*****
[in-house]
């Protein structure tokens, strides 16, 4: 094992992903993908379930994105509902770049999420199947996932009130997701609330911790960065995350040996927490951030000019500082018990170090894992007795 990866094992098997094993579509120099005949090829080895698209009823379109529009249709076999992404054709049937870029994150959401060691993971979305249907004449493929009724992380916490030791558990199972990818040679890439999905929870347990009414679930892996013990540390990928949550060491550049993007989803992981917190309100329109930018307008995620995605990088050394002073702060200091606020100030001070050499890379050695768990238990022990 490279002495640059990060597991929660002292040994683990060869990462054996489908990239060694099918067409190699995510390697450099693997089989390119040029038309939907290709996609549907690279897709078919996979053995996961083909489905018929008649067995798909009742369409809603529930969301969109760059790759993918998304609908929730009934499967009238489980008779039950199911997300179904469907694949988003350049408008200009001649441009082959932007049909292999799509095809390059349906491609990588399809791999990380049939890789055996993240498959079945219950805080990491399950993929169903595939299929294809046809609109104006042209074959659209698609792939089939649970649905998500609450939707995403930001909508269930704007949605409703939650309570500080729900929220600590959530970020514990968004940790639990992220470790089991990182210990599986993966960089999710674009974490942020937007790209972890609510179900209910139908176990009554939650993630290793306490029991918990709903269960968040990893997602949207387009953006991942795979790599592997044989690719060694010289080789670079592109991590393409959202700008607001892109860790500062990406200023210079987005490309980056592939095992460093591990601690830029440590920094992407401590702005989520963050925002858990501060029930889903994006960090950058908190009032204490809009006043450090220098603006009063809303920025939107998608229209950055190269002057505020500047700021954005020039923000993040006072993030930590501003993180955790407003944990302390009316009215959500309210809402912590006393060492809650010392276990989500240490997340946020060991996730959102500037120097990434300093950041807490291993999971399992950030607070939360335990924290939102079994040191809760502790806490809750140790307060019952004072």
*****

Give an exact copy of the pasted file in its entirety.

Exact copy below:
[in-house]
């Protein structure tokens, strides 16, 4: 094992992903993908379930994105509902770049999420199947996932009130997701609330911790960065995350040996927490951030000019500082018990170090894992007795 990866094992098997094993579509120099005949090829080895698209009823379109529009249709076999992404054709049937870029994150959401060691993971979305249907004449493929009724992380916490030791558990199972990818040679890439999905929870347990009414679930892996013990540390990928949550060491550049993007989803992981917190309100329109930018307008995620995605990088050394002073702060200091606020100030001070050499890379050695768990238990022990 490279002495640059990060597991929660002292040994683990060869990462054996489908990239060694099918067409190699995510390697450099693997089989390119040029038309939907290709996609549907690279897709078919996979053995996961083909489905018929008649067995798909009742369409809603529930969301969109760059790759993918998304609908929730009934499967009238489980008779039950199911997300179904469907694949988003350049408008200009001649441009082959932007049909292999799509095809390059349906491609990588399809791999990380049939890789055996993240498959079945219950805080990491399950993929169903595939299929294809046809609109104006042209074959659209698609792939089939649970649905998500609450939707995403930001909508269930704007949605409703939650309570500080729900929220600590959530970020514990968004940790639990992220470790089991990182210990599986993966960089999710674009974490942020937007790209972890609510179900209910139908176990009554939650993630290793306490029991918990709903269960968040990893997602949207387009953006991942795979790599592997044989690719060694010289080789670079592109991590393409959202700008607001892109860790500062990406200023210079987005490309980056592939095992460093591990601690830029440590920094992407401590702005989520963050925002858990501060029930889903994006960090950058908190009032204490809009006043450090220098603006009063809303920025939107998608229209950055190269002057505020500047700021954005020039923000993040006072993030930590501003993180955790407003944990302390009316009215959500309210809402912590006393060492809650010392276990989500240490997340946020060991996730959102500037120097990434300093950041807490291993999971399992950030607070939360335990924290939102079994040191809760502790806490809750140790307060019952004072």